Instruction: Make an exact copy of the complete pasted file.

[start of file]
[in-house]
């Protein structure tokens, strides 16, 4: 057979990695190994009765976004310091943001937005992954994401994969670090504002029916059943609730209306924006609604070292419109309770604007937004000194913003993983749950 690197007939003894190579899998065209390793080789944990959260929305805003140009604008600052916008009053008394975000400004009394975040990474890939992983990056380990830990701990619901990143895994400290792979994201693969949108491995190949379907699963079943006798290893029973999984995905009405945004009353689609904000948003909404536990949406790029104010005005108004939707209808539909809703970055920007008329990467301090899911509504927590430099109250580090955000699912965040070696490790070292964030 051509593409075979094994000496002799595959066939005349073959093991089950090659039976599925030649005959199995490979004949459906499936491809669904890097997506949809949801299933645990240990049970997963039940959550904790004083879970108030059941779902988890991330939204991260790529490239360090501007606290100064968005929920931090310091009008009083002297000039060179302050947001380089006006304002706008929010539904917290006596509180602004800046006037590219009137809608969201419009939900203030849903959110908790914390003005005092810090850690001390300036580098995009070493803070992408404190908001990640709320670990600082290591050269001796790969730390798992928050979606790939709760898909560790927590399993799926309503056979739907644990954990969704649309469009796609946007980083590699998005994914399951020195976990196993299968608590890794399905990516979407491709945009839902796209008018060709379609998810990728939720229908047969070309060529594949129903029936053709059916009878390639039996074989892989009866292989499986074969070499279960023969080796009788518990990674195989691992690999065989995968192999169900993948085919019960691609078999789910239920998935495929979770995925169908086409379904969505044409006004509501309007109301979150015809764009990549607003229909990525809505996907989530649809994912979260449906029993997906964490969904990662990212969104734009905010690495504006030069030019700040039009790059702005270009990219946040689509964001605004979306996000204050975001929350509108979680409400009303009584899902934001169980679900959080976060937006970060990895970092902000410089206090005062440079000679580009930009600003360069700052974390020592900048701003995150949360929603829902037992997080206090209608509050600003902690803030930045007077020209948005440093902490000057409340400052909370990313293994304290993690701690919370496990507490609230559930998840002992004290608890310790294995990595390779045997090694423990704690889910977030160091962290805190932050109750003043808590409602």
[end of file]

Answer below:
[in-house]
């Protein structure tokens, strides 16, 4: 057979990695190994009765976004310091943001937005992954994401994969670090504002029916059943609730209306924006609604070292419109309770604007937004000194913003993983749950 690197007939003894190579899998065209390793080789944990959260929305805003140009604008600052916008009053008394975000400004009394975040990474890939992983990056380990830990701990619901990143895994400290792979994201693969949108491995190949379907699963079943006798290893029973999984995905009405945004009353689609904000948003909404536990949406790029104010005005108004939707209808539909809703970055920007008329990467301090899911509504927590430099109250580090955000699912965040070696490790070292964030 051509593409075979094994000496002799595959066939005349073959093991089950090659039976599925030649005959199995490979004949459906499936491809669904890097997506949809949801299933645990240990049970997963039940959550904790004083879970108030059941779902988890991330939204991260790529490239360090501007606290100064968005929920931090310091009008009083002297000039060179302050947001380089006006304002706008929010539904917290006596509180602004800046006037590219009137809608969201419009939900203030849903959110908790914390003005005092810090850690001390300036580098995009070493803070992408404190908001990640709320670990600082290591050269001796790969730390798992928050979606790939709760898909560790927590399993799926309503056979739907644990954990969704649309469009796609946007980083590699998005994914399951020195976990196993299968608590890794399905990516979407491709945009839902796209008018060709379609998810990728939720229908047969070309060529594949129903029936053709059916009878390639039996074989892989009866292989499986074969070499279960023969080796009788518990990674195989691992690999065989995968192999169900993948085919019960691609078999789910239920998935495929979770995925169908086409379904969505044409006004509501309007109301979150015809764009990549607003229909990525809505996907989530649809994912979260449906029993997906964490969904990662990212969104734009905010690495504006030069030019700040039009790059702005270009990219946040689509964001605004979306996000204050975001929350509108979680409400009303009584899902934001169980679900959080976060937006970060990895970092902000410089206090005062440079000679580009930009600003360069700052974390020592900048701003995150949360929603829902037992997080206090209608509050600003902690803030930045007077020209948005440093902490000057409340400052909370990313293994304290993690701690919370496990507490609230559930998840002992004290608890310790294995990595390779045997090694423990704690889910977030160091962290805190932050109750003043808590409602």